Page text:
Example page
Do you see that button? In the XML record that we just created I added the following line of code:

I’ve added a t-attf-href in this line with a reason, but why? Because the Odoo framework will be triggered the moment that you click on this button. Odoo can interpret this code and knows that you want to open the page /example/detail.
So, let us continue and let us create another function in the controller to handle this.

2.2 Second function in controller

Open up the Python file ‘’ again and let us create a second function, just like we did with the first. There will be just one addition to the code, we’ll also pass data to the next webpage! Go ahead and create a second function that links to /example/result. Your code should look like this:

This code will work fine and you’ll be able to open the page /example/detail (if you’d have an XML record by now too), but, we still need to pass data along.

2.3 Passing data to the webpage

Since there is no code to pass data along yet we should add it. You can call data from the database in controllers too, it just works slightly different. Usually in Odoo you would do this:

It’s not possible to do it like this in the controller though. In the controller we will need to use ‘http.request.env’ to fetch data from a model. As a result your code will look like this:

I’ve also added the function “.sudo()” on this search. Why? Since the website looks at user rights and access rights too you’d need to make sure the users have enough rights. As this is not in the scope of this tutorial I simply add “.sudo()” so that the database query is executed as if it was done by the super administrator user without any security problems.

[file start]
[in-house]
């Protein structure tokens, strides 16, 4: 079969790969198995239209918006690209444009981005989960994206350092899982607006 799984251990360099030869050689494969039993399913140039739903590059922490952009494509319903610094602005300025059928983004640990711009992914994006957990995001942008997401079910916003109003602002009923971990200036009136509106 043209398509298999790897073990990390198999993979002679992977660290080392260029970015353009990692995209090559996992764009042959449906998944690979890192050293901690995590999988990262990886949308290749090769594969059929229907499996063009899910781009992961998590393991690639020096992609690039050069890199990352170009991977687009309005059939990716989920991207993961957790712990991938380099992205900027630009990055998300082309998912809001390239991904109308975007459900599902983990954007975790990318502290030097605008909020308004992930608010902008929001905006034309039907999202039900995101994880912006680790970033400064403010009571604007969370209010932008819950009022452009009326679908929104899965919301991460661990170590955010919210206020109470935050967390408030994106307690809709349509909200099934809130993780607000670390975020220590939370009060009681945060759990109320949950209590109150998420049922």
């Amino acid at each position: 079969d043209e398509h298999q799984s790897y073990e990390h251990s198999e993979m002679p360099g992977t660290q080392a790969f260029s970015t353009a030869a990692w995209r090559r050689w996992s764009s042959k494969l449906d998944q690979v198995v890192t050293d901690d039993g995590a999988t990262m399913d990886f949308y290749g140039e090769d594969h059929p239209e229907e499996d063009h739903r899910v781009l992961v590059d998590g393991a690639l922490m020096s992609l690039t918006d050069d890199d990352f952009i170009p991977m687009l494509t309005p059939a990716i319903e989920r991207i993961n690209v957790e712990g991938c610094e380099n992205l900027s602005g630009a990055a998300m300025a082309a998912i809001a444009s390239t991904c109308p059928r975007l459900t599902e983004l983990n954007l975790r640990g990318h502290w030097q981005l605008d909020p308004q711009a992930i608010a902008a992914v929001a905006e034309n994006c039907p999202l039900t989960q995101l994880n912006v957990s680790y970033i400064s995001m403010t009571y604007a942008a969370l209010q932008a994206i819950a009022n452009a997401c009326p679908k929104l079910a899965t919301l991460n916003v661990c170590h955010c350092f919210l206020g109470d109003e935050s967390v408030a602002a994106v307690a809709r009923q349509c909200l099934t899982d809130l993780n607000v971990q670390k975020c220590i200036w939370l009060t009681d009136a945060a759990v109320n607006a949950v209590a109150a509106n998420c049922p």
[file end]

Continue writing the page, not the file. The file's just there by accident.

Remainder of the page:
The final thing to do is to pass this data, that is in the variable companies, to the webpage. How do you do that? Like this:

Now you’re all set on the controller side to open up the page /example/detail and to pass all data to the webpage. The final code of your function will look like this:

Because of doing {‘companies’: companies} in the dictionary all data from all companies will be passed along to the webpage.
Save this code and let us create the second XML record for the webpage in ‘example_webpage.xml’.

2.5 Creating the detail view

Finally, let us create the second webpage and then we’re all done! Open up the ‘example_webpage.xml’ file and create a second XML record, where you also set the page=”True” key on. On this page we will show all company details in a table, which is passed along in the variable “companies”. Have a look at this code and then add it in your XML file:

The controller will know that it has to call this record thanks to the name “detail_page” so when you would save this and update your module everything will work. Since we’ve passed along the dictionary companies we can access all company data. To print all records (in multi company you can have multiple companies) we loop over the records thanks to the t t-foreach code:

Because you’re doing a foreach you can access every company it’s data with the variable “company” later on. As a result we can access any data from the company with “company.field_name”. You can show the data in the webpage with span t-esc=”company.field_name” to print it out:

Finally, save this file, update your module and go to /example/detail. You will now see the following result:
Detail page result

3. Conclusion

Creating webpages and using controllers in Odoo is quite easy. As the Odoo framework has a lot of built in libraries (such as requests, less, bootstrap, font awesome, …) it has never been as easy to create webpages as in Odoo 10. As a result you can create beautiful webpages with any data you want in record times.
Do you want to try the demo code and see the source code of this tutorial? You can view it on my Github account.
Has this tutorial helped you, do you have any feedback or questions? Post away!
Tutorial sponsored by Oocademy